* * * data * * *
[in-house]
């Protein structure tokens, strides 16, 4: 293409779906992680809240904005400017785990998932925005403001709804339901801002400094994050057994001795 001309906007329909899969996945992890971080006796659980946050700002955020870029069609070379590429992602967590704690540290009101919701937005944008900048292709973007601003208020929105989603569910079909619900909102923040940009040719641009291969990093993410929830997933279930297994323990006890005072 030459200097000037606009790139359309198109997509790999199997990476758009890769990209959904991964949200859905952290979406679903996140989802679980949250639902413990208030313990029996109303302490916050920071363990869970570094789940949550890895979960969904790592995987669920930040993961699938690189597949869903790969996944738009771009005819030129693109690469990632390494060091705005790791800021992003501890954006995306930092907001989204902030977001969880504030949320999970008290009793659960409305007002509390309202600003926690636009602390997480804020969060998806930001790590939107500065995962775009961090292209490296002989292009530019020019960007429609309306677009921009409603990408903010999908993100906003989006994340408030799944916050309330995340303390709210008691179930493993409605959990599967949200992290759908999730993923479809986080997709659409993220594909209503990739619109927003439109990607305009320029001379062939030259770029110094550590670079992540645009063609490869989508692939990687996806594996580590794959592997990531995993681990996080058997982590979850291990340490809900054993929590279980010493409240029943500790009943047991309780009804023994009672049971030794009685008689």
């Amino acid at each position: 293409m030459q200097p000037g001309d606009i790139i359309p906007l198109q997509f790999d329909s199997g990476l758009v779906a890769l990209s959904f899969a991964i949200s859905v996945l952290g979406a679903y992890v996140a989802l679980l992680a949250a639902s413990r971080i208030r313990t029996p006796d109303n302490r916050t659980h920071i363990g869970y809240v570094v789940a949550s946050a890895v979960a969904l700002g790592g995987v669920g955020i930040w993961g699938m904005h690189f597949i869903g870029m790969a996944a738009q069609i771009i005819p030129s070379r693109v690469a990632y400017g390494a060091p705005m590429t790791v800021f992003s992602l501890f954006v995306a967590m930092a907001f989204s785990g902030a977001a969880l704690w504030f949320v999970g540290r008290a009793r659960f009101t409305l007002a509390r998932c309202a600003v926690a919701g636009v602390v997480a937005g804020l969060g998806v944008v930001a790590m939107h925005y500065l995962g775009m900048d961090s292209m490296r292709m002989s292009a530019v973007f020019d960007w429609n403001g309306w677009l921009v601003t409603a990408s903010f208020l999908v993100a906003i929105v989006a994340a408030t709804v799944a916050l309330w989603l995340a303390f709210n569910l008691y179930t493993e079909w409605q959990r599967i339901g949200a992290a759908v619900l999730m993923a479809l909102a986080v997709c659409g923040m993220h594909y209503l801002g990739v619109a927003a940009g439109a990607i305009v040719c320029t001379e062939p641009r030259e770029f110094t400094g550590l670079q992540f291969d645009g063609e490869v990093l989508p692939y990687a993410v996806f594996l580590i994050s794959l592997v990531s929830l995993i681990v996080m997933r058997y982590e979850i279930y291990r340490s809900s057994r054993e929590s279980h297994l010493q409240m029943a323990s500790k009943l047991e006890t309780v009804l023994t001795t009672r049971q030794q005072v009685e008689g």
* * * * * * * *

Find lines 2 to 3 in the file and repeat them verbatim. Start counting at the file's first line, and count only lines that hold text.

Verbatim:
């Protein structure tokens, strides 16, 4: 293409779906992680809240904005400017785990998932925005403001709804339901801002400094994050057994001795 001309906007329909899969996945992890971080006796659980946050700002955020870029069609070379590429992602967590704690540290009101919701937005944008900048292709973007601003208020929105989603569910079909619900909102923040940009040719641009291969990093993410929830997933279930297994323990006890005072 030459200097000037606009790139359309198109997509790999199997990476758009890769990209959904991964949200859905952290979406679903996140989802679980949250639902413990208030313990029996109303302490916050920071363990869970570094789940949550890895979960969904790592995987669920930040993961699938690189597949869903790969996944738009771009005819030129693109690469990632390494060091705005790791800021992003501890954006995306930092907001989204902030977001969880504030949320999970008290009793659960409305007002509390309202600003926690636009602390997480804020969060998806930001790590939107500065995962775009961090292209490296002989292009530019020019960007429609309306677009921009409603990408903010999908993100906003989006994340408030799944916050309330995340303390709210008691179930493993409605959990599967949200992290759908999730993923479809986080997709659409993220594909209503990739619109927003439109990607305009320029001379062939030259770029110094550590670079992540645009063609490869989508692939990687996806594996580590794959592997990531995993681990996080058997982590979850291990340490809900054993929590279980010493409240029943500790009943047991309780009804023994009672049971030794009685008689």
């Amino acid at each position: 293409m030459q200097p000037g001309d606009i790139i359309p906007l198109q997509f790999d329909s199997g990476l758009v779906a890769l990209s959904f899969a991964i949200s859905v996945l952290g979406a679903y992890v996140a989802l679980l992680a949250a639902s413990r971080i208030r313990t029996p006796d109303n302490r916050t659980h920071i363990g869970y809240v570094v789940a949550s946050a890895v979960a969904l700002g790592g995987v669920g955020i930040w993961g699938m904005h690189f597949i869903g870029m790969a996944a738009q069609i771009i005819p030129s070379r693109v690469a990632y400017g390494a060091p705005m590429t790791v800021f992003s992602l501890f954006v995306a967590m930092a907001f989204s785990g902030a977001a969880l704690w504030f949320v999970g540290r008290a009793r659960f009101t409305l007002a509390r998932c309202a600003v926690a919701g636009v602390v997480a937005g804020l969060g998806v944008v930001a790590m939107h925005y500065l995962g775009m900048d961090s292209m490296r292709m002989s292009a530019v973007f020019d960007w429609n403001g309306w677009l921009v601003t409603a990408s903010f208020l999908v993100a906003i929105v989006a994340a408030t709804v799944a916050l309330w989603l995340a303390f709210n569910l008691y179930t493993e079909w409605q959990r599967i339901g949200a992290a759908v619900l999730m993923a479809l909102a986080v997709c659409g923040m993220h594909y209503l801002g990739v619109a927003a940009g439109a990607i305009v040719c320029t001379e062939p641009r030259e770029f110094t400094g550590l670079q992540f291969d645009g063609e490869v990093l989508p692939y990687a993410v996806f594996l580590i994050s794959l592997v990531s929830l995993i681990v996080m997933r058997y982590e979850i279930y291990r340490s809900s057994r054993e929590s279980h297994l010493q409240m029943a323990s500790k009943l047991e006890t309780v009804l023994t001795t009672r049971q030794q005072v009685e008689g």